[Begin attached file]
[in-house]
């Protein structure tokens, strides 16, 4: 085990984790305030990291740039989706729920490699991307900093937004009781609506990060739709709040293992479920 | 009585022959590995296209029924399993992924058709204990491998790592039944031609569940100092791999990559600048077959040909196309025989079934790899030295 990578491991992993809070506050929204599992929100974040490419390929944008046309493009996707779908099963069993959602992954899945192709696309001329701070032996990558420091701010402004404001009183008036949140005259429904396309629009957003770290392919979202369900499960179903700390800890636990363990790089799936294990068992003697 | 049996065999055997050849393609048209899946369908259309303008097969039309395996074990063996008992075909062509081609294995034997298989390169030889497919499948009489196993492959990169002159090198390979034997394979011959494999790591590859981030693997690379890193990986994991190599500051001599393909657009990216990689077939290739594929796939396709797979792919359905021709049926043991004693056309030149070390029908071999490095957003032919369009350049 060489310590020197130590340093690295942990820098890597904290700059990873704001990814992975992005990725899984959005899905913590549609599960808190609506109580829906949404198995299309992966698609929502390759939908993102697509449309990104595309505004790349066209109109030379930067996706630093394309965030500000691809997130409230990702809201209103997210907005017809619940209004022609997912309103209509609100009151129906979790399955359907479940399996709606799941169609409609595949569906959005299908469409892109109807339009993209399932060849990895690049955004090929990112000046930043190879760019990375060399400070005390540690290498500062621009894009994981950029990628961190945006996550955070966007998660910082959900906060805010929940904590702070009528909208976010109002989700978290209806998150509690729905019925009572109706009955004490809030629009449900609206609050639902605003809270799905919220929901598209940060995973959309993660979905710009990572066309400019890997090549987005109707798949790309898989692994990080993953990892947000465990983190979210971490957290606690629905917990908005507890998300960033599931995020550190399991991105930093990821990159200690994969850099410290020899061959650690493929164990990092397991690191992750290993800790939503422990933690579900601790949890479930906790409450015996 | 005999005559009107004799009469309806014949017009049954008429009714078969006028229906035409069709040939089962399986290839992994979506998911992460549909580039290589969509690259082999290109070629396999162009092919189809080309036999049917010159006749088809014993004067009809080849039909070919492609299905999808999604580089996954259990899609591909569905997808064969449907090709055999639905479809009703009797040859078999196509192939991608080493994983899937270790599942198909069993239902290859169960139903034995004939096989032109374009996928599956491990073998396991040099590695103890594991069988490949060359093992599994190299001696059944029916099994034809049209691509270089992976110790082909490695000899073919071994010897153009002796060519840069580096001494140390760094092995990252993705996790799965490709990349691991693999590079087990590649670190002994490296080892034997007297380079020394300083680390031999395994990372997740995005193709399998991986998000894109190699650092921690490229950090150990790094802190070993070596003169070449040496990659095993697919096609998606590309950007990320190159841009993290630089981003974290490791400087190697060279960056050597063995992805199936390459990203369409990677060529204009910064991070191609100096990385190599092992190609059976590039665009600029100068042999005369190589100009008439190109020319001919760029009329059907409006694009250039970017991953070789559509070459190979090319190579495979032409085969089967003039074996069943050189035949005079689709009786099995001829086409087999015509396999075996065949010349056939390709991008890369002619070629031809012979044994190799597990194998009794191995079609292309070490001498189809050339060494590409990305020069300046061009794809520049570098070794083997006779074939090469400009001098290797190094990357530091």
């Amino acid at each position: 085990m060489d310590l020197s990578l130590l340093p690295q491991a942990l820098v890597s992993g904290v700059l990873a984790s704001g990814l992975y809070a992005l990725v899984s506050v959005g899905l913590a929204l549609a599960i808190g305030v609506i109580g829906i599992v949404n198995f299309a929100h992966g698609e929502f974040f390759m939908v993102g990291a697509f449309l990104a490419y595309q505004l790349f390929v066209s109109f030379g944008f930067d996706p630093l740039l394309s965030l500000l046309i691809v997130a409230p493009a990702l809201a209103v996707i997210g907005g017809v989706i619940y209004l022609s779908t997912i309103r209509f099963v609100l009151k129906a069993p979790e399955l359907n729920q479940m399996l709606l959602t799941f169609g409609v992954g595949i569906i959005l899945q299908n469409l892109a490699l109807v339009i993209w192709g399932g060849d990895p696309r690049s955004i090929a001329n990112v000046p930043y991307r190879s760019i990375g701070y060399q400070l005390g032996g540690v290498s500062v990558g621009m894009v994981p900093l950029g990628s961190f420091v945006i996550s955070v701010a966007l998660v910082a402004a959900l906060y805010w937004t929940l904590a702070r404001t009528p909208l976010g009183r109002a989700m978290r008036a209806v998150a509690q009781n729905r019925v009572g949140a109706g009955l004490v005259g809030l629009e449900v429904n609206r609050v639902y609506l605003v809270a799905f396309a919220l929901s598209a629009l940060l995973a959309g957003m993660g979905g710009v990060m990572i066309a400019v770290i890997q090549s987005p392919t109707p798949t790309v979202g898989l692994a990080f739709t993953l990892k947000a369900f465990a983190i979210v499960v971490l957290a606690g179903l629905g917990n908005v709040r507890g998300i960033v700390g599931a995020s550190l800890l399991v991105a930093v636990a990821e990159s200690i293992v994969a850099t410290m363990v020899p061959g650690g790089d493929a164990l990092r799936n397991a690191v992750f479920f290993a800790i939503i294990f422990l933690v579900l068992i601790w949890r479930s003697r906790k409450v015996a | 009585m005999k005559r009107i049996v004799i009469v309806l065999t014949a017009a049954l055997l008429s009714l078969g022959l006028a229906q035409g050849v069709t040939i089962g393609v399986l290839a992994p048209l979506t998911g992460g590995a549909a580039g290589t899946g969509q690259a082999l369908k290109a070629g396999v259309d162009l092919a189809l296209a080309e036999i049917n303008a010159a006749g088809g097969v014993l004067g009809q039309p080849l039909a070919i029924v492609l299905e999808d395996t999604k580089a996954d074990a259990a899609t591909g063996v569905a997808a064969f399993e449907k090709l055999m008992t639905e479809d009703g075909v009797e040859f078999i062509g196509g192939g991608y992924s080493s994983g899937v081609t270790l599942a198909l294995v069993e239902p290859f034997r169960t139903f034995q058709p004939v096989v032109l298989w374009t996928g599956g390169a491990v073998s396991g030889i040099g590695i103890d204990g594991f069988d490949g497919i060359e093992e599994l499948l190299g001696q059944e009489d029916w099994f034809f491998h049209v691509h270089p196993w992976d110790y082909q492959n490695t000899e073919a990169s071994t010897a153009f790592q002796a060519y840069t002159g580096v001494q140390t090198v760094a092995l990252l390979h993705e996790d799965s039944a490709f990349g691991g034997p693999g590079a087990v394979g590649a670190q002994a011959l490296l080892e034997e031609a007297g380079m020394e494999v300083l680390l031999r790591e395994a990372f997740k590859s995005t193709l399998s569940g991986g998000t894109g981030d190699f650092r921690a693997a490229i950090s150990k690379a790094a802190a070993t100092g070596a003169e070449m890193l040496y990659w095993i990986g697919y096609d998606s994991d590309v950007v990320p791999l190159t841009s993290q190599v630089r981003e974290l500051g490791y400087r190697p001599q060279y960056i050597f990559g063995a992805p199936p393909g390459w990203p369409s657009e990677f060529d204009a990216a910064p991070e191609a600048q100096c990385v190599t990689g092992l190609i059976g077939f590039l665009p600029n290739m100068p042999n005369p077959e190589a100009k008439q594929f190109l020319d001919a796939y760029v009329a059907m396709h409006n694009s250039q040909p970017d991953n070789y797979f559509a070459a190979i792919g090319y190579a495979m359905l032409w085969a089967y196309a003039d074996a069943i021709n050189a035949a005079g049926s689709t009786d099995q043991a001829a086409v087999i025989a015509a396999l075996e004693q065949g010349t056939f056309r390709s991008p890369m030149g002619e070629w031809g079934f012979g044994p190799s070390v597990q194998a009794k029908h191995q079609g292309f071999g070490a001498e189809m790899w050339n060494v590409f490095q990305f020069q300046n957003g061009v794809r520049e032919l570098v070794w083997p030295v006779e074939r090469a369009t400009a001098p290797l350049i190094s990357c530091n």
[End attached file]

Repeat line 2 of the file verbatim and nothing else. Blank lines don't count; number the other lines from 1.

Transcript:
């Protein structure tokens, strides 16, 4: 085990984790305030990291740039989706729920490699991307900093937004009781609506990060739709709040293992479920 | 009585022959590995296209029924399993992924058709204990491998790592039944031609569940100092791999990559600048077959040909196309025989079934790899030295 990578491991992993809070506050929204599992929100974040490419390929944008046309493009996707779908099963069993959602992954899945192709696309001329701070032996990558420091701010402004404001009183008036949140005259429904396309629009957003770290392919979202369900499960179903700390800890636990363990790089799936294990068992003697 | 049996065999055997050849393609048209899946369908259309303008097969039309395996074990063996008992075909062509081609294995034997298989390169030889497919499948009489196993492959990169002159090198390979034997394979011959494999790591590859981030693997690379890193990986994991190599500051001599393909657009990216990689077939290739594929796939396709797979792919359905021709049926043991004693056309030149070390029908071999490095957003032919369009350049 060489310590020197130590340093690295942990820098890597904290700059990873704001990814992975992005990725899984959005899905913590549609599960808190609506109580829906949404198995299309992966698609929502390759939908993102697509449309990104595309505004790349066209109109030379930067996706630093394309965030500000691809997130409230990702809201209103997210907005017809619940209004022609997912309103209509609100009151129906979790399955359907479940399996709606799941169609409609595949569906959005299908469409892109109807339009993209399932060849990895690049955004090929990112000046930043190879760019990375060399400070005390540690290498500062621009894009994981950029990628961190945006996550955070966007998660910082959900906060805010929940904590702070009528909208976010109002989700978290209806998150509690729905019925009572109706009955004490809030629009449900609206609050639902605003809270799905919220929901598209940060995973959309993660979905710009990572066309400019890997090549987005109707798949790309898989692994990080993953990892947000465990983190979210971490957290606690629905917990908005507890998300960033599931995020550190399991991105930093990821990159200690994969850099410290020899061959650690493929164990990092397991690191992750290993800790939503422990933690579900601790949890479930906790409450015996 | 005999005559009107004799009469309806014949017009049954008429009714078969006028229906035409069709040939089962399986290839992994979506998911992460549909580039290589969509690259082999290109070629396999162009092919189809080309036999049917010159006749088809014993004067009809080849039909070919492609299905999808999604580089996954259990899609591909569905997808064969449907090709055999639905479809009703009797040859078999196509192939991608080493994983899937270790599942198909069993239902290859169960139903034995004939096989032109374009996928599956491990073998396991040099590695103890594991069988490949060359093992599994190299001696059944029916099994034809049209691509270089992976110790082909490695000899073919071994010897153009002796060519840069580096001494140390760094092995990252993705996790799965490709990349691991693999590079087990590649670190002994490296080892034997007297380079020394300083680390031999395994990372997740995005193709399998991986998000894109190699650092921690490229950090150990790094802190070993070596003169070449040496990659095993697919096609998606590309950007990320190159841009993290630089981003974290490791400087190697060279960056050597063995992805199936390459990203369409990677060529204009910064991070191609100096990385190599092992190609059976590039665009600029100068042999005369190589100009008439190109020319001919760029009329059907409006694009250039970017991953070789559509070459190979090319190579495979032409085969089967003039074996069943050189035949005079689709009786099995001829086409087999015509396999075996065949010349056939390709991008890369002619070629031809012979044994190799597990194998009794191995079609292309070490001498189809050339060494590409990305020069300046061009794809520049570098070794083997006779074939090469400009001098290797190094990357530091």